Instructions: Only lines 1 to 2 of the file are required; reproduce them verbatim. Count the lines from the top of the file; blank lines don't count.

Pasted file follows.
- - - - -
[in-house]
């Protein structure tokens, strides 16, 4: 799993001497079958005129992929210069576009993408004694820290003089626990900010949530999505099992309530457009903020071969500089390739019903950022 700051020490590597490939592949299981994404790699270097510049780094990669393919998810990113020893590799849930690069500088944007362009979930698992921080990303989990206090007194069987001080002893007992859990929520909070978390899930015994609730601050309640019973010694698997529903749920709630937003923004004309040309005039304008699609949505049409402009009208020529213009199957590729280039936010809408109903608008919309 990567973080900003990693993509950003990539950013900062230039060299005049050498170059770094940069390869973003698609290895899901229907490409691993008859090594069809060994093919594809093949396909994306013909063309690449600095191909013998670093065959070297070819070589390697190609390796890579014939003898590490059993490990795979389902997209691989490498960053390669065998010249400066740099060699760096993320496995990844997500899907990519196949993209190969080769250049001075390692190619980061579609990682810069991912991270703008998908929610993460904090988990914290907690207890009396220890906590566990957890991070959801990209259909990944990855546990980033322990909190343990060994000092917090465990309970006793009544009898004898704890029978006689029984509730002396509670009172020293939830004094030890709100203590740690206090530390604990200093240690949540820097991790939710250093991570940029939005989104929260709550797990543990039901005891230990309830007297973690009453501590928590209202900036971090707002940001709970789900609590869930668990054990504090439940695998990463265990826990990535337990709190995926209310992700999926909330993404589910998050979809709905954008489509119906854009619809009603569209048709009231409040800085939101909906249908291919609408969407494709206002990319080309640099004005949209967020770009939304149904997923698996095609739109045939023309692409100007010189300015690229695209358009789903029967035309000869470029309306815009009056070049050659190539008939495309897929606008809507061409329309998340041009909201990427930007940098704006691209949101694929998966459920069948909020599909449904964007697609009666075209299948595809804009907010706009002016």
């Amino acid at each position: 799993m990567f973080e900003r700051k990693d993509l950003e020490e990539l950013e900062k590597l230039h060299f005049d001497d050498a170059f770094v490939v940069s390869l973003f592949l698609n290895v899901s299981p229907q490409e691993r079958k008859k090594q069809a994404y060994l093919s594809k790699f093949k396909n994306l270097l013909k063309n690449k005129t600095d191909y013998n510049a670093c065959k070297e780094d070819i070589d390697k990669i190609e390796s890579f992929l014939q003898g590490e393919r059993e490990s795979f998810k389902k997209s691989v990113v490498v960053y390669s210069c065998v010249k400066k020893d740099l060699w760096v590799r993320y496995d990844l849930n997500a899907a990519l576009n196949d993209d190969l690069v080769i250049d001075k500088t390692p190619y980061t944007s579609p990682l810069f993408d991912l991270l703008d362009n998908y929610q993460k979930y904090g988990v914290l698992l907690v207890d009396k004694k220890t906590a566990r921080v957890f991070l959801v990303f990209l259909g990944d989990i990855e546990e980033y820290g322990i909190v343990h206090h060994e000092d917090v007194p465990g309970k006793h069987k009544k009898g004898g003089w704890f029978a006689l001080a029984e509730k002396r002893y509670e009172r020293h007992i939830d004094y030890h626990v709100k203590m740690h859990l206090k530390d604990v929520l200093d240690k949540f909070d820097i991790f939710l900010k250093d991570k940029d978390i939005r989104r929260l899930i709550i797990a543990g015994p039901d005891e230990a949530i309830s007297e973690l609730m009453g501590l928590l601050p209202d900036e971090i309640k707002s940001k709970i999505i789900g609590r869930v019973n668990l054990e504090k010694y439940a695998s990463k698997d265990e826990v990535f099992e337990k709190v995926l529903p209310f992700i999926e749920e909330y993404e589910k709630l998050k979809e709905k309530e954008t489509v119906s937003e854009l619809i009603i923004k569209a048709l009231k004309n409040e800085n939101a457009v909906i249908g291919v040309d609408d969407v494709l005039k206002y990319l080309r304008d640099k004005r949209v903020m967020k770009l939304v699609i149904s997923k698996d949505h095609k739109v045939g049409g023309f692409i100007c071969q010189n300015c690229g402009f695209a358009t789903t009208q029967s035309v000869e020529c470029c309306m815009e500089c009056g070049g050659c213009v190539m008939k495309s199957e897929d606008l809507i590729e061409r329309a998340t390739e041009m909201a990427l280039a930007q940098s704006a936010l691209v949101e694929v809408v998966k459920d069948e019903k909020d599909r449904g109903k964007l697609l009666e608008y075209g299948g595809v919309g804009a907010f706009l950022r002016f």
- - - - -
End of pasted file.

[in-house]
């Protein structure tokens, strides 16, 4: 799993001497079958005129992929210069576009993408004694820290003089626990900010949530999505099992309530457009903020071969500089390739019903950022 700051020490590597490939592949299981994404790699270097510049780094990669393919998810990113020893590799849930690069500088944007362009979930698992921080990303989990206090007194069987001080002893007992859990929520909070978390899930015994609730601050309640019973010694698997529903749920709630937003923004004309040309005039304008699609949505049409402009009208020529213009199957590729280039936010809408109903608008919309 990567973080900003990693993509950003990539950013900062230039060299005049050498170059770094940069390869973003698609290895899901229907490409691993008859090594069809060994093919594809093949396909994306013909063309690449600095191909013998670093065959070297070819070589390697190609390796890579014939003898590490059993490990795979389902997209691989490498960053390669065998010249400066740099060699760096993320496995990844997500899907990519196949993209190969080769250049001075390692190619980061579609990682810069991912991270703008998908929610993460904090988990914290907690207890009396220890906590566990957890991070959801990209259909990944990855546990980033322990909190343990060994000092917090465990309970006793009544009898004898704890029978006689029984509730002396509670009172020293939830004094030890709100203590740690206090530390604990200093240690949540820097991790939710250093991570940029939005989104929260709550797990543990039901005891230990309830007297973690009453501590928590209202900036971090707002940001709970789900609590869930668990054990504090439940695998990463265990826990990535337990709190995926209310992700999926909330993404589910998050979809709905954008489509119906854009619809009603569209048709009231409040800085939101909906249908291919609408969407494709206002990319080309640099004005949209967020770009939304149904997923698996095609739109045939023309692409100007010189300015690229695209358009789903029967035309000869470029309306815009009056070049050659190539008939495309897929606008809507061409329309998340041009909201990427930007940098704006691209949101694929998966459920069948909020599909449904964007697609009666075209299948595809804009907010706009002016």